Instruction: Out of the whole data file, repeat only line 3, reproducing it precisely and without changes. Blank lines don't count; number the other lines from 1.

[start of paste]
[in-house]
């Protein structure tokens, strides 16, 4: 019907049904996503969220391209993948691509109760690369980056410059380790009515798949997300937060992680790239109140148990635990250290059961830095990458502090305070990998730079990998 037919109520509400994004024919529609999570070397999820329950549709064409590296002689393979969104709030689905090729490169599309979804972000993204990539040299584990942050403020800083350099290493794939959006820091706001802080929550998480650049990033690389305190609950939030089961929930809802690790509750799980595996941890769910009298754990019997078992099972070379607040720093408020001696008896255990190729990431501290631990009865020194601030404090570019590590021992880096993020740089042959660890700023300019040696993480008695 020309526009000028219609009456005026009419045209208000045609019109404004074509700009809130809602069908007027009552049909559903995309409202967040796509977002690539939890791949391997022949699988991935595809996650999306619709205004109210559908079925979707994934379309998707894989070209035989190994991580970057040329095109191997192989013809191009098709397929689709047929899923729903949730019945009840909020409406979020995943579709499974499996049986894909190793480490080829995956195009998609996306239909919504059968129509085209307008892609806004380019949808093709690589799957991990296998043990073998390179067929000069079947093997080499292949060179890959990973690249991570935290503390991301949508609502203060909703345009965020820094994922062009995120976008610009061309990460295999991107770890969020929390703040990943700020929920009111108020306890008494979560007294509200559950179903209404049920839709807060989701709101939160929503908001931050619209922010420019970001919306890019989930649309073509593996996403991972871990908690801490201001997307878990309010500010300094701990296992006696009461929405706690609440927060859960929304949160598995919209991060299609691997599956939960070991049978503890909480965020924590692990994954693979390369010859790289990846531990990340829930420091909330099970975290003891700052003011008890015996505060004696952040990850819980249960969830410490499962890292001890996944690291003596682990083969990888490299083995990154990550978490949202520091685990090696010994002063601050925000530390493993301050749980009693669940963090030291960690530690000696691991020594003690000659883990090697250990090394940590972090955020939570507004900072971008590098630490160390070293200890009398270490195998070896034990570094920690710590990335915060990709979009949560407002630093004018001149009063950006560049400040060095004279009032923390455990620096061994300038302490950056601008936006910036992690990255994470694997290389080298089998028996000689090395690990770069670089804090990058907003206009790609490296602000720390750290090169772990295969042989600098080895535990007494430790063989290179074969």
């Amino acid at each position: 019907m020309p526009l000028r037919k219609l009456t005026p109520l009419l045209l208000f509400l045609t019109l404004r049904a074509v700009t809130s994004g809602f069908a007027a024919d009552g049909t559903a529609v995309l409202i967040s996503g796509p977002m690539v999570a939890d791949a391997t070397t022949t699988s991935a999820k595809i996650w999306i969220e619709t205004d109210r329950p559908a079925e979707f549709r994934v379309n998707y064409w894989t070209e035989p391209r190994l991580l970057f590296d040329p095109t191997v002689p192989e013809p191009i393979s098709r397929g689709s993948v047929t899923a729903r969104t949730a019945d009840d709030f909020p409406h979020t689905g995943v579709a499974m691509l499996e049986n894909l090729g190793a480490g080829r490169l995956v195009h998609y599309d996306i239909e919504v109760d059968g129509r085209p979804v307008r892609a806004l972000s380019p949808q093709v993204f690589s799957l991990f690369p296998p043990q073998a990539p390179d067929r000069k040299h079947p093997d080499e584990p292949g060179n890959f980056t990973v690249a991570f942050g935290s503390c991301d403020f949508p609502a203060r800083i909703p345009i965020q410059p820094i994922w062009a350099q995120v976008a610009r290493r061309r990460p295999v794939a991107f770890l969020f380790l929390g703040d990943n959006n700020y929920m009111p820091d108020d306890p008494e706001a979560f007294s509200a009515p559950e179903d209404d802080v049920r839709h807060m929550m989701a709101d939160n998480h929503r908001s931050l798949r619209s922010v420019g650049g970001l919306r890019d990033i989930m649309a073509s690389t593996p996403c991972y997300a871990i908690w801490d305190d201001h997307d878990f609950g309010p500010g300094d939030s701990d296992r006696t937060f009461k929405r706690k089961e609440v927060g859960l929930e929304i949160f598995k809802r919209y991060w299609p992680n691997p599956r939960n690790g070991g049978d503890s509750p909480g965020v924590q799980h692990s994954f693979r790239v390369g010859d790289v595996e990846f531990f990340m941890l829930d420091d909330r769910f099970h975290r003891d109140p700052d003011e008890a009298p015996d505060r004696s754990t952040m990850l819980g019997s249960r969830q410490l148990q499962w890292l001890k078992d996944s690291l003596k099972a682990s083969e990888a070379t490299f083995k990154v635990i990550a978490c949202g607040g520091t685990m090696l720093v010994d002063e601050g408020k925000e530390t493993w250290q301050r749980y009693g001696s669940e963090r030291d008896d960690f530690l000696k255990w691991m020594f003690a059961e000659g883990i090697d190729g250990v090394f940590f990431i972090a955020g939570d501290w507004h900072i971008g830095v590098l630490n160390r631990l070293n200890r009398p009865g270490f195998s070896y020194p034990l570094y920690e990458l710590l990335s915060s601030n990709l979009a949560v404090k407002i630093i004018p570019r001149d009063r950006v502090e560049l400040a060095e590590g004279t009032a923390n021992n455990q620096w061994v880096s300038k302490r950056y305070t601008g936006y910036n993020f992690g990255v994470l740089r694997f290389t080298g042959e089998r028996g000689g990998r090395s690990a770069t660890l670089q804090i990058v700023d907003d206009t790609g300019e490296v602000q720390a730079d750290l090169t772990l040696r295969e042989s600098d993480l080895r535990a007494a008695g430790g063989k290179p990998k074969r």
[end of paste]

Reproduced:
């Amino acid at each position: 019907m020309p526009l000028r037919k219609l009456t005026p109520l009419l045209l208000f509400l045609t019109l404004r049904a074509v700009t809130s994004g809602f069908a007027a024919d009552g049909t559903a529609v995309l409202i967040s996503g796509p977002m690539v999570a939890d791949a391997t070397t022949t699988s991935a999820k595809i996650w999306i969220e619709t205004d109210r329950p559908a079925e979707f549709r994934v379309n998707y064409w894989t070209e035989p391209r190994l991580l970057f590296d040329p095109t191997v002689p192989e013809p191009i393979s098709r397929g689709s993948v047929t899923a729903r969104t949730a019945d009840d709030f909020p409406h979020t689905g995943v579709a499974m691509l499996e049986n894909l090729g190793a480490g080829r490169l995956v195009h998609y599309d996306i239909e919504v109760d059968g129509r085209p979804v307008r892609a806004l972000s380019p949808q093709v993204f690589s799957l991990f690369p296998p043990q073998a990539p390179d067929r000069k040299h079947p093997d080499e584990p292949g060179n890959f980056t990973v690249a991570f942050g935290s503390c991301d403020f949508p609502a203060r800083i909703p345009i965020q410059p820094i994922w062009a350099q995120v976008a610009r290493r061309r990460p295999v794939a991107f770890l969020f380790l929390g703040d990943n959006n700020y929920m009111p820091d108020d306890p008494e706001a979560f007294s509200a009515p559950e179903d209404d802080v049920r839709h807060m929550m989701a709101d939160n998480h929503r908001s931050l798949r619209s922010v420019g650049g970001l919306r890019d990033i989930m649309a073509s690389t593996p996403c991972y997300a871990i908690w801490d305190d201001h997307d878990f609950g309010p500010g300094d939030s701990d296992r006696t937060f009461k929405r706690k089961e609440v927060g859960l929930e929304i949160f598995k809802r919209y991060w299609p992680n691997p599956r939960n690790g070991g049978d503890s509750p909480g965020v924590q799980h692990s994954f693979r790239v390369g010859d790289v595996e990846f531990f990340m941890l829930d420091d909330r769910f099970h975290r003891d109140p700052d003011e008890a009298p015996d505060r004696s754990t952040m990850l819980g019997s249960r969830q410490l148990q499962w890292l001890k078992d996944s690291l003596k099972a682990s083969e990888a070379t490299f083995k990154v635990i990550a978490c949202g607040g520091t685990m090696l720093v010994d002063e601050g408020k925000e530390t493993w250290q301050r749980y009693g001696s669940e963090r030291d008896d960690f530690l000696k255990w691991m020594f003690a059961e000659g883990i090697d190729g250990v090394f940590f990431i972090a955020g939570d501290w507004h900072i971008g830095v590098l630490n160390r631990l070293n200890r009398p009865g270490f195998s070896y020194p034990l570094y920690e990458l710590l990335s915060s601030n990709l979009a949560v404090k407002i630093i004018p570019r001149d009063r950006v502090e560049l400040a060095e590590g004279t009032a923390n021992n455990q620096w061994v880096s300038k302490r950056y305070t601008g936006y910036n993020f992690g990255v994470l740089r694997f290389t080298g042959e089998r028996g000689g990998r090395s690990a770069t660890l670089q804090i990058v700023d907003d206009t790609g300019e490296v602000q720390a730079d750290l090169t772990l040696r295969e042989s600098d993480l080895r535990a007494a008695g430790g063989k290179p990998k074969r």